Because of her success, Gilbert is outgrowing Portland. As much as she loves living here, she plans to give up her cozy West End apartment and move to Brooklyn, N.Y., later this spring.

"I've been doing everything I can to develop my career from Maine, and I've been super fortunate. But if I want to take my career to another level, I have to go to New York," she said.

Her agent has been encouraging her to make the move for some time, teasing her with the promise of work in theater and film as a well as voice work. "There will just be more opportunities there," Gilbert said.

But she is not leaving gleefully. Gilbert came to Maine in 2001 to study at the Salt Institute for Documentary Studies, and quickly fell into rhythm with the city. She was young, just starting out, and coming east for the first time in her life.

It was exciting, and she thrived.

She did a fair amount of work in theater, appearing at Portland Stage and several other companies, and began singing with Renaissance Voices, an a cappella chorus. She put down roots, and harbored no desire to leave.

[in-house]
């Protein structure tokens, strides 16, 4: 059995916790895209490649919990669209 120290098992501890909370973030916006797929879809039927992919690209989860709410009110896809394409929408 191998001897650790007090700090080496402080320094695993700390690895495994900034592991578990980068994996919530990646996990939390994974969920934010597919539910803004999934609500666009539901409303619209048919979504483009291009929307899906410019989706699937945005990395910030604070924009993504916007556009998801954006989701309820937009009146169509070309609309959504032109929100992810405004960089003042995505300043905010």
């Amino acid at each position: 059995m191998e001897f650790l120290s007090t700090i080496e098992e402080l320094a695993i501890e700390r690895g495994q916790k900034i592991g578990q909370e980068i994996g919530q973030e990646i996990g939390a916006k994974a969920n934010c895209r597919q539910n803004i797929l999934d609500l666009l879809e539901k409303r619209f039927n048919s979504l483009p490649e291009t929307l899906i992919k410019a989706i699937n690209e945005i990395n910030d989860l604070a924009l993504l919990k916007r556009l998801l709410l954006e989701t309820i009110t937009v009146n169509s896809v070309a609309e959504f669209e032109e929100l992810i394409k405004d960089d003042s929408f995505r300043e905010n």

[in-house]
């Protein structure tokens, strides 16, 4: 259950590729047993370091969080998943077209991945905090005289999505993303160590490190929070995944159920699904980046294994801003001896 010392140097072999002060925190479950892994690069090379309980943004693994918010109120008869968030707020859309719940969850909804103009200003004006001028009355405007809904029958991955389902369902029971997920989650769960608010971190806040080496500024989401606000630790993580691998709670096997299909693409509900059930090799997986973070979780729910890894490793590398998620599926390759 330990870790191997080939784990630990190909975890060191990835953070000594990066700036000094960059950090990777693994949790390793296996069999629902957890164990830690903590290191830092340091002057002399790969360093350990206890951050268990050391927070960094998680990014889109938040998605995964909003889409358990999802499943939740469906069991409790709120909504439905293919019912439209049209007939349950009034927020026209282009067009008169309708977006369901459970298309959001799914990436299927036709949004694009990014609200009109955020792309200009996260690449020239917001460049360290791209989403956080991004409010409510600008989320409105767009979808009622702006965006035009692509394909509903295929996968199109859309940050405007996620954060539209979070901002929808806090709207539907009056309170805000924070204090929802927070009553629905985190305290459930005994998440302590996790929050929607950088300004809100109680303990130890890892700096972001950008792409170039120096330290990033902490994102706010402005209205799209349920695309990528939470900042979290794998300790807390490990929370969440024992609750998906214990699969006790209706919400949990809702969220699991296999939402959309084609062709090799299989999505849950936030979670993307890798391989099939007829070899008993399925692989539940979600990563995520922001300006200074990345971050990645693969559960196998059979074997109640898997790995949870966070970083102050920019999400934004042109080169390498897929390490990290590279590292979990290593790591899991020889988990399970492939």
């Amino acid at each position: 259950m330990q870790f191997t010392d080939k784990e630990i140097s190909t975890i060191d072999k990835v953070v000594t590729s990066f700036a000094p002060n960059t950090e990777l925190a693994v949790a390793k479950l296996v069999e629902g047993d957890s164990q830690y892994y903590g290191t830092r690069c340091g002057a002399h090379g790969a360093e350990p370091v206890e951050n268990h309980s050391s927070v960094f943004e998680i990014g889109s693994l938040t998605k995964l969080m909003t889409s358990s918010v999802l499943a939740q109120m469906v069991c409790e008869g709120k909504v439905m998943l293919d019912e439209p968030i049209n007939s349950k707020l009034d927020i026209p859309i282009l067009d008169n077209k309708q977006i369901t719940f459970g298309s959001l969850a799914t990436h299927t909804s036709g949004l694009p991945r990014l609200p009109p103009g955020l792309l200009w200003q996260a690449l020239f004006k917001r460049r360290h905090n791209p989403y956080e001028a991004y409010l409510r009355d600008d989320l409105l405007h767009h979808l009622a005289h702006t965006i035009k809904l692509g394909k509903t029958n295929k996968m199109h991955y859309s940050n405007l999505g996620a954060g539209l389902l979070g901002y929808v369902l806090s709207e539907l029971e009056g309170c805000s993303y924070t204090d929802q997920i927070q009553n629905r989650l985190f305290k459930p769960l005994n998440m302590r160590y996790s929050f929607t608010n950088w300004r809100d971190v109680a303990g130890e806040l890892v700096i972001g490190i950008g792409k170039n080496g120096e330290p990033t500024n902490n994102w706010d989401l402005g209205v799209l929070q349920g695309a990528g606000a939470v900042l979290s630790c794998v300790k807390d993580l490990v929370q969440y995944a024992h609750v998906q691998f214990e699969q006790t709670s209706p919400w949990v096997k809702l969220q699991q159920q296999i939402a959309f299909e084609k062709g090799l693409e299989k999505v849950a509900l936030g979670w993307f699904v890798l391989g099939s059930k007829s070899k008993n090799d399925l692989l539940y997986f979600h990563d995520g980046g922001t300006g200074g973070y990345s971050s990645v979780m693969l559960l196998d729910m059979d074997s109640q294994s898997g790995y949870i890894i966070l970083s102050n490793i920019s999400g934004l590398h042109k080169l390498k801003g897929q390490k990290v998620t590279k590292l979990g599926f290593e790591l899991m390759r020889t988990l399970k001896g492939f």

Gilbert's voice work eventually allowed her to make a living as a full-time actor, something most people in her field in Portland cannot claim. And her timing was impeccable. Audio books have become hugely popular, and Gilbert's talents are in demand.

She loves the intimacy of audio books.

"That mic is like someone's ear," she said, adding that each time she reads she imagines she is reading for a friend seated in a nearby chair.

Gilbert records in a sound booth that she tucked into a corner of a second-story nook in her apartment. The WhisperRoom -- that's the trademarked name -- arrived last year on 17 pallets. It's a state-of-the-art recording studio that looks something like an oversized and overstuffed old-style phone booth.